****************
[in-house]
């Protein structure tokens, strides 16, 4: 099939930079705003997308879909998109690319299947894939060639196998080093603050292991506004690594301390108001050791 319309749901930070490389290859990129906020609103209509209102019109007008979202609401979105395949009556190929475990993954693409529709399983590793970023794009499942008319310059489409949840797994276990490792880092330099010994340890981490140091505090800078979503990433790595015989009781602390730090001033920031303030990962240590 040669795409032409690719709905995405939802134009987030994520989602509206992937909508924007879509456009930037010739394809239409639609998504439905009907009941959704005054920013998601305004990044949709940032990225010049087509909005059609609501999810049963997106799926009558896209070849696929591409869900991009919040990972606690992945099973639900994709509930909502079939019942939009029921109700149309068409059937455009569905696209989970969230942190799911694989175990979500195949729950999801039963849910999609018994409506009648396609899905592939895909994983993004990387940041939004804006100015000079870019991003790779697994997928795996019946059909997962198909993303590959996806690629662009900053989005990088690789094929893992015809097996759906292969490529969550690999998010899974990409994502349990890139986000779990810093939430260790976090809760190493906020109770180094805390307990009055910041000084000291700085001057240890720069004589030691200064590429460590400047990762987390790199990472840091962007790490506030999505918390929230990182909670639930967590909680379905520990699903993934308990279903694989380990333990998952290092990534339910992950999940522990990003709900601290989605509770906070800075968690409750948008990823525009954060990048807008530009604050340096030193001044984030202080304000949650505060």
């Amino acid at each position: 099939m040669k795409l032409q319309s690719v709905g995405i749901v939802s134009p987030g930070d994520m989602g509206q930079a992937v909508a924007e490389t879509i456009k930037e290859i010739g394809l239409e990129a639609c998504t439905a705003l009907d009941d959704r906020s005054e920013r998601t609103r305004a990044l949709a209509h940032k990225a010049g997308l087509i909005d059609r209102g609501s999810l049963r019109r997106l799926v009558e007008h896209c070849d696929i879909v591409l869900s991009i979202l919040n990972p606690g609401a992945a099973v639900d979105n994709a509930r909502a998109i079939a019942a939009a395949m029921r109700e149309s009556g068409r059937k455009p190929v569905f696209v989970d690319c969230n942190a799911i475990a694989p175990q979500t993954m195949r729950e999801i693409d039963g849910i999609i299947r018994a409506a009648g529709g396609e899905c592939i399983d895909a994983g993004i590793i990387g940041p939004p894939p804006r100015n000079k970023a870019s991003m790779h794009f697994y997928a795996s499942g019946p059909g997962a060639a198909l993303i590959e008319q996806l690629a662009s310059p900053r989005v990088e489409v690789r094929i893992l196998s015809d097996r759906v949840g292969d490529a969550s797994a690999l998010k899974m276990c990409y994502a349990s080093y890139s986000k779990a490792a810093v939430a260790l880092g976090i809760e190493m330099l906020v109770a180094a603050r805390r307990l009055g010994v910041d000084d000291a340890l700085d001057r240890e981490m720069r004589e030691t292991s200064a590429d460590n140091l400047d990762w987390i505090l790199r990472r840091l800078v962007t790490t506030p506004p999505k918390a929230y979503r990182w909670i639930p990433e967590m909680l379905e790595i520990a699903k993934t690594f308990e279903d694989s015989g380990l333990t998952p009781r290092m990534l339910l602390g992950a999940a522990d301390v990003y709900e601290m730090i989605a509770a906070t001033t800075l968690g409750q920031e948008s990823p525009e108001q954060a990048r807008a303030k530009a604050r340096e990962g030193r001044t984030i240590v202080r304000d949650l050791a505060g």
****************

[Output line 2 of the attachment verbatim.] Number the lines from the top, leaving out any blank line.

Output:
């Protein structure tokens, strides 16, 4: 099939930079705003997308879909998109690319299947894939060639196998080093603050292991506004690594301390108001050791 319309749901930070490389290859990129906020609103209509209102019109007008979202609401979105395949009556190929475990993954693409529709399983590793970023794009499942008319310059489409949840797994276990490792880092330099010994340890981490140091505090800078979503990433790595015989009781602390730090001033920031303030990962240590 040669795409032409690719709905995405939802134009987030994520989602509206992937909508924007879509456009930037010739394809239409639609998504439905009907009941959704005054920013998601305004990044949709940032990225010049087509909005059609609501999810049963997106799926009558896209070849696929591409869900991009919040990972606690992945099973639900994709509930909502079939019942939009029921109700149309068409059937455009569905696209989970969230942190799911694989175990979500195949729950999801039963849910999609018994409506009648396609899905592939895909994983993004990387940041939004804006100015000079870019991003790779697994997928795996019946059909997962198909993303590959996806690629662009900053989005990088690789094929893992015809097996759906292969490529969550690999998010899974990409994502349990890139986000779990810093939430260790976090809760190493906020109770180094805390307990009055910041000084000291700085001057240890720069004589030691200064590429460590400047990762987390790199990472840091962007790490506030999505918390929230990182909670639930967590909680379905520990699903993934308990279903694989380990333990998952290092990534339910992950999940522990990003709900601290989605509770906070800075968690409750948008990823525009954060990048807008530009604050340096030193001044984030202080304000949650505060």